Fabio Sau says moving from his native Italy to attend the University of North Dakota was like "coming to another planet" — and over the past week he used the state's wildest terrain for a simulated mission to Mars.
Sau was the guinea pig for an experimental Mars spacesuit that he and about 40 other students from five North Dakota schools developed under a $100,000 grant from NASA.
The suit was formally unveiled Saturday, on the last day of a test in a craterlike area surrounded by buttes in the North Dakota Badlands, the highly eroded landscape that researchers say resembles Martian terrain.
It took about 20 minutes for Sau to put on the 47-pound (21-kilogram), two-piece spacesuit with the help of two others. Then he walked out of a van, smiling and waving to a small crowd and giving a thumbs-up. He explored prairie brush and cactus, pulling equipment in a small red wagon and collecting rocks.
"This is a very small project," Sau said. "But it was very well executed, and it's the first step toward something bigger and better."
Developed in a year
The suit was developed in just over a year by students from the University of North Dakota, North Dakota State, Dickinson State, the state College of Science and Turtle Mountain Community College, said project manager Pablo de Leon, an aerospace engineer at UND.
The NASA grant went to the North Dakota Space Grant Consortium of schools to train students in space travel support systems and to do it as a cooperative effort among teams, according to the consortium's Web site.
De Leon, 41, said NASA got a bargain with the North Dakota project. Suit components developed by the students have been the basis for three patent applications so far, he said. And the grant is a tiny fraction compared with the price tag of $22 million each for space shuttle suits, he said.
The suit, with a transparent helmet, rigid upper body section and backpack holding communications gear, is "essentially a self-contained spacecraft," de Leon said.
It is designed so the wearer can walk up a 45-degree slope. The gloves, which must withstand low pressure and cold, have enough dexterity for tying a shoe, Sau said. Its boots are modified cold-weather hunting boots.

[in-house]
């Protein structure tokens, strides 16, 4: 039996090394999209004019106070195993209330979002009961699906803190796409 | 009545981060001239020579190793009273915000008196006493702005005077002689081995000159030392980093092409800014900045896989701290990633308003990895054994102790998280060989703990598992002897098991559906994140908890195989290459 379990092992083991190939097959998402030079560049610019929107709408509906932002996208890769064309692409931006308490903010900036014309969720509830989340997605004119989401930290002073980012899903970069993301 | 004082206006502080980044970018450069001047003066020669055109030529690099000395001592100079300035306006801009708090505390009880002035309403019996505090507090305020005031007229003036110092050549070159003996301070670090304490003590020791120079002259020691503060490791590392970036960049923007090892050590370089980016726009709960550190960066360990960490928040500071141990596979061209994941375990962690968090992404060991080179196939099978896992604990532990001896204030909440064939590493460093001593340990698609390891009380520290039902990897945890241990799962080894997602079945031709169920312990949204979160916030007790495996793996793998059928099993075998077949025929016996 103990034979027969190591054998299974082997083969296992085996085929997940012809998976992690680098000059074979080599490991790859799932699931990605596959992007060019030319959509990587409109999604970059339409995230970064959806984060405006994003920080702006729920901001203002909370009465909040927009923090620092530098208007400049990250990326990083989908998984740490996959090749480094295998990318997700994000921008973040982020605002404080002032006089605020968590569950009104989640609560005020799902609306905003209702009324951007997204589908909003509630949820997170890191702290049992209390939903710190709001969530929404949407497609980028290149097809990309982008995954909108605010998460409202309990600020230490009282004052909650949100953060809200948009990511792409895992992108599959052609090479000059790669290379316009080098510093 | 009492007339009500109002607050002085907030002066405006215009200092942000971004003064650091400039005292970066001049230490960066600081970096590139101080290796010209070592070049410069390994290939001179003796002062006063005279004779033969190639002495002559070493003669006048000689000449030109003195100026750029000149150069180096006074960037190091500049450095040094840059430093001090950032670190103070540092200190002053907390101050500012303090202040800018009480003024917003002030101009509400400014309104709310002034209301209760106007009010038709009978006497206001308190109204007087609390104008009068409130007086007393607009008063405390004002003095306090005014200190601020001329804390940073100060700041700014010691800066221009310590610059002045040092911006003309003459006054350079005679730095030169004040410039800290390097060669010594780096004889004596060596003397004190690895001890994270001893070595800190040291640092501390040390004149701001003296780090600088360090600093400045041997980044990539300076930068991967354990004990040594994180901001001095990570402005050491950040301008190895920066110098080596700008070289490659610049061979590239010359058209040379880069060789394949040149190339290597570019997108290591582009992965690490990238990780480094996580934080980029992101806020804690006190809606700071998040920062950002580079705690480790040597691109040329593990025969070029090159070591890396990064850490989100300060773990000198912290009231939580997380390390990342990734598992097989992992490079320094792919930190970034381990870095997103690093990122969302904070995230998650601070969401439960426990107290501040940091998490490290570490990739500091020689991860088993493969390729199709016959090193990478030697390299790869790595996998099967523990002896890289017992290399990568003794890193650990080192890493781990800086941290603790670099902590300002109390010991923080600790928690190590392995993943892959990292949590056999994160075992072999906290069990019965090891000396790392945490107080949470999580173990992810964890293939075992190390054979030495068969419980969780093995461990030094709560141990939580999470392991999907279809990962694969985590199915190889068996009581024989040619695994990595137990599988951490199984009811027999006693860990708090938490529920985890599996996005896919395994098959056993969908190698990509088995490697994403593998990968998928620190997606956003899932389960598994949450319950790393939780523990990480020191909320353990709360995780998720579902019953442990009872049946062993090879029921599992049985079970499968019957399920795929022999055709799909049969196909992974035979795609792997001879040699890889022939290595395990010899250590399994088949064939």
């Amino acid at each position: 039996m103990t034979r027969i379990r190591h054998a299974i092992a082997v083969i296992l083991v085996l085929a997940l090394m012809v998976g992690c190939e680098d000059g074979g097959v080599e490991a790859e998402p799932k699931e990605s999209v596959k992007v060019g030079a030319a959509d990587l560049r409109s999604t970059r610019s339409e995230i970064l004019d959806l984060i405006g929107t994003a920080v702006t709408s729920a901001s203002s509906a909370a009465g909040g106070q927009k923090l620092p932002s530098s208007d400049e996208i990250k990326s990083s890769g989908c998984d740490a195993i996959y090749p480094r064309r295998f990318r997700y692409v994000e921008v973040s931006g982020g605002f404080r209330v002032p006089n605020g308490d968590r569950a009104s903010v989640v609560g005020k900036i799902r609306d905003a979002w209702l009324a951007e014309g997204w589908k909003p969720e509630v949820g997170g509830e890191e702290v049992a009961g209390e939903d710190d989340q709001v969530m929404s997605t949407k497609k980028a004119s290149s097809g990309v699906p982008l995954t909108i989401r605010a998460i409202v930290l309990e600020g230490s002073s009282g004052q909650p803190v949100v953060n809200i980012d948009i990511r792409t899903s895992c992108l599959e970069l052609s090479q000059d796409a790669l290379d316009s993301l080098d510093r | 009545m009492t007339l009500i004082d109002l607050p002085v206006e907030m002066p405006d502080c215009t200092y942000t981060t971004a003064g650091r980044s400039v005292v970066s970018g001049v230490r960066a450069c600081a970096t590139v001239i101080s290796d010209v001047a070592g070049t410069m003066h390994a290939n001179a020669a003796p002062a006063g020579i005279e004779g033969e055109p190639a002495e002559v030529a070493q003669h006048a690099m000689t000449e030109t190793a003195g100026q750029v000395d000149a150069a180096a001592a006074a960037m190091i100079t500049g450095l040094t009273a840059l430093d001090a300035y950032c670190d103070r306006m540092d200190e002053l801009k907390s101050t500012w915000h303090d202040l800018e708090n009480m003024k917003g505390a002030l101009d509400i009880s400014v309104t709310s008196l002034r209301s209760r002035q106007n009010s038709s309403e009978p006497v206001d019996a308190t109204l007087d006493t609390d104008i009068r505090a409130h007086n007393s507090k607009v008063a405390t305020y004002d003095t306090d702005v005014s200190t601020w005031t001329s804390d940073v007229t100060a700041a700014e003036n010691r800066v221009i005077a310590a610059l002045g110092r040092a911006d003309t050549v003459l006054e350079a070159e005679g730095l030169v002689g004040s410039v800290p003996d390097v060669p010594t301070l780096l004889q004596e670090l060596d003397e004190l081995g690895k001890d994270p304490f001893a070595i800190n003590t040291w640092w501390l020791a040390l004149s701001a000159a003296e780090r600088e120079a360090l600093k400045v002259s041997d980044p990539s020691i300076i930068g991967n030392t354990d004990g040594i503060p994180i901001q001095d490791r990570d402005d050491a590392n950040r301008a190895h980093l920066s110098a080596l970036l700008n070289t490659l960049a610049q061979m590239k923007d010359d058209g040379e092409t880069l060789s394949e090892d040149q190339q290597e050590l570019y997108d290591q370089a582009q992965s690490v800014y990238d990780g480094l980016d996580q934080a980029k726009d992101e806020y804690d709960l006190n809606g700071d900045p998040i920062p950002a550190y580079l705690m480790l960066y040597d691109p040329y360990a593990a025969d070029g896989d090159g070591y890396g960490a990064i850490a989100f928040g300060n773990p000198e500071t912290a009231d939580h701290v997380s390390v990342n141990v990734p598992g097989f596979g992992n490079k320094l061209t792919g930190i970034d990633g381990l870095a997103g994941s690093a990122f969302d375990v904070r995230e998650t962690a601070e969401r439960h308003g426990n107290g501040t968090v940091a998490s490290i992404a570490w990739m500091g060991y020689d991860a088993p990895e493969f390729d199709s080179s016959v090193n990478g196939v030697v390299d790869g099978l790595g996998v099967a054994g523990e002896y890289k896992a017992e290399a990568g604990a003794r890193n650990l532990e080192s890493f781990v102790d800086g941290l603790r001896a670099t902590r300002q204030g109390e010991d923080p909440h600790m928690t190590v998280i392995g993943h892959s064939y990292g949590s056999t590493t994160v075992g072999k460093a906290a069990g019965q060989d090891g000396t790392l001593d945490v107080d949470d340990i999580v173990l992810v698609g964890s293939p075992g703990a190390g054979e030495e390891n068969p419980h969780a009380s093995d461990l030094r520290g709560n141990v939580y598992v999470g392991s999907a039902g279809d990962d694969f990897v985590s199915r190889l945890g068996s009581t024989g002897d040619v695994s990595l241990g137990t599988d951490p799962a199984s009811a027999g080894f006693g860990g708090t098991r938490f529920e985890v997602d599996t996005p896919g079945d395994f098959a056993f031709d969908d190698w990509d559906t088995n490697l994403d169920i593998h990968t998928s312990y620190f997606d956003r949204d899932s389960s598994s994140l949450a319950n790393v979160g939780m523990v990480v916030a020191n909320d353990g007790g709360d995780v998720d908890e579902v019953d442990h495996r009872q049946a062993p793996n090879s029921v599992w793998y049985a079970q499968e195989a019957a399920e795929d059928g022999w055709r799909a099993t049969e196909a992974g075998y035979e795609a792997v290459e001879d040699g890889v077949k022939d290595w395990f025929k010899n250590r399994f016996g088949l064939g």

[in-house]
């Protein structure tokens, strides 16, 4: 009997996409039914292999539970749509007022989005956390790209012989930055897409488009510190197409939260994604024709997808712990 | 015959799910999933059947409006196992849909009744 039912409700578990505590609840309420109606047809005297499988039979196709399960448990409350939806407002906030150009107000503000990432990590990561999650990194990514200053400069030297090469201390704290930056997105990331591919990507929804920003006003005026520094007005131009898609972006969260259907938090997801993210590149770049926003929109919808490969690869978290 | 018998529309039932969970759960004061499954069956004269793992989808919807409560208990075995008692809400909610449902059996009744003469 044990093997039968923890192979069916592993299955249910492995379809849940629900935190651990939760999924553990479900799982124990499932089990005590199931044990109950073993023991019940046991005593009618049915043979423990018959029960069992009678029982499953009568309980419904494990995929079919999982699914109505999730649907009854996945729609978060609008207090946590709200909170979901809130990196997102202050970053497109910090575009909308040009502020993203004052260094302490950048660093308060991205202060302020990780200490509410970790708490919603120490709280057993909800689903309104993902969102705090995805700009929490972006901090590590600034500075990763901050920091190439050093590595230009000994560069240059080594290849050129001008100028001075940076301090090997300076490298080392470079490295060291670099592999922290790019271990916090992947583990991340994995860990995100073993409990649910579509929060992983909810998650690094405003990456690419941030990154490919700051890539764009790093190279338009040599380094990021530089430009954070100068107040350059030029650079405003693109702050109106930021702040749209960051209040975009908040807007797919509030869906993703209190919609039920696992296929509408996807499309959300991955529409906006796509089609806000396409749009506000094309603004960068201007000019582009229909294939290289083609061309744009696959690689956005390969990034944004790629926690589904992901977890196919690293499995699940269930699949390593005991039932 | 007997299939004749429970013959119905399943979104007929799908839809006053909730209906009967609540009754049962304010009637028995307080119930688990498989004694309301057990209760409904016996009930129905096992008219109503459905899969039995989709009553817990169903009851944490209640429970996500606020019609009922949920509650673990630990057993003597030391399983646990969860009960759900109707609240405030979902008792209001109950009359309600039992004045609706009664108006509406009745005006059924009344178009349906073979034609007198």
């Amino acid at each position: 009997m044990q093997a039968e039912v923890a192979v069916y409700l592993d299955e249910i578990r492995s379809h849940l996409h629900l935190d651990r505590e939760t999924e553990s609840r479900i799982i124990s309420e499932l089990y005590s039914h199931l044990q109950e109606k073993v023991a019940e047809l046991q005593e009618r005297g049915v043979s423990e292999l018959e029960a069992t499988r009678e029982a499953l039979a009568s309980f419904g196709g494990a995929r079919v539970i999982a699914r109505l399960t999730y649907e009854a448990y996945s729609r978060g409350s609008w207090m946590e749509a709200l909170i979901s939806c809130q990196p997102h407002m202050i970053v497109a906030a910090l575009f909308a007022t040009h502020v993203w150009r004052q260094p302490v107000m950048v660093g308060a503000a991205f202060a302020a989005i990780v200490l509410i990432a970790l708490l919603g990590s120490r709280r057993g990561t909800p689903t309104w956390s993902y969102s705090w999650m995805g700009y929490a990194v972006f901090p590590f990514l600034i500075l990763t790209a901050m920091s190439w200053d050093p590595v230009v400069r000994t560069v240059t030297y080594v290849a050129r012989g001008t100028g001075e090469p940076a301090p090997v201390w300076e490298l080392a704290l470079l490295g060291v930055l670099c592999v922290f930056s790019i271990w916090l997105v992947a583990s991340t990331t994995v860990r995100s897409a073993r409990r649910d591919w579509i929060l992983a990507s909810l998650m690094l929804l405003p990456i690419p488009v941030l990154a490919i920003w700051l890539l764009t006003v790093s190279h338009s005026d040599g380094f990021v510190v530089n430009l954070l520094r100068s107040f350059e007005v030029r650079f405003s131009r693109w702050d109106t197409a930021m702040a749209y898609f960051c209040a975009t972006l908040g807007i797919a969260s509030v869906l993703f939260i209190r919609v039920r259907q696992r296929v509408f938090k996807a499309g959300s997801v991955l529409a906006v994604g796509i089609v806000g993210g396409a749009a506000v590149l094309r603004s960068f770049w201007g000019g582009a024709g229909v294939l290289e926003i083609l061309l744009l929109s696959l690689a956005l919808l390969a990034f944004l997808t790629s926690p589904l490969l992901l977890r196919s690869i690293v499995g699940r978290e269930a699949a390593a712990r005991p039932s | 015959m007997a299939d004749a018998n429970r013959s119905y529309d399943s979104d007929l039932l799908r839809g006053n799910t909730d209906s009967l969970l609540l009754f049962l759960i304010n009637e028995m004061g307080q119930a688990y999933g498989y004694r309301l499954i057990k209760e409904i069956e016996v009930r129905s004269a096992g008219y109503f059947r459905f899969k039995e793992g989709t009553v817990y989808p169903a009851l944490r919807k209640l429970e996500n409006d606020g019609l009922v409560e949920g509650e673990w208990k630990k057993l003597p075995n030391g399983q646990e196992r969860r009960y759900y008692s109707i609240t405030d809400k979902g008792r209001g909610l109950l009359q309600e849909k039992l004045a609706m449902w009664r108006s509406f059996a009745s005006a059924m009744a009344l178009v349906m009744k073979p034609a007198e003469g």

Weighs 16 pounds ... on Mars
While it is heavy for exploring the Badlands, it would weigh only about 16 pounds (7.3 kilograms) in the lower gravity of Mars. It has an undergarment made of advanced fireproofing material.
Mike Zietz, an NDSU junior monitoring the temperature of the spacesuit Saturday, said it was about 100 degrees Fahrenheit (38 degrees Celsius) inside the suit and 70 degrees F (21 degrees C) inside the helmet. "People think engineering is boring or kind of boring, but this is exciting and motivating," Zietz said.
The inner pressure suit is covered with what looks like a blue coverall.
The color was chosen to make it stand out, said Shan de Silva, chairman of UND's Department of Space Studies. "The dust on Mars is red. If a white suit gets dirty, you wouldn't be able to differentiate an astronaut on the surface," he said.
Most of the students from the five colleges who worked on the complex project never met until after the design was completed, said Jennie Untener, a UND space studies graduate student and spacesuit systems manager. They communicated mostly by phone or over the Internet.
"It's good the schools were able to work together," said Untener, who's working on a thesis on the psychology of long-term space travel. "Other times, it's more of a competition."
While a usable suit would have to sustain an astronaut for several hours of exploration on the surface, the students' design did not address the issue of Mother Nature's call. "You've got to hold it," de Leon said.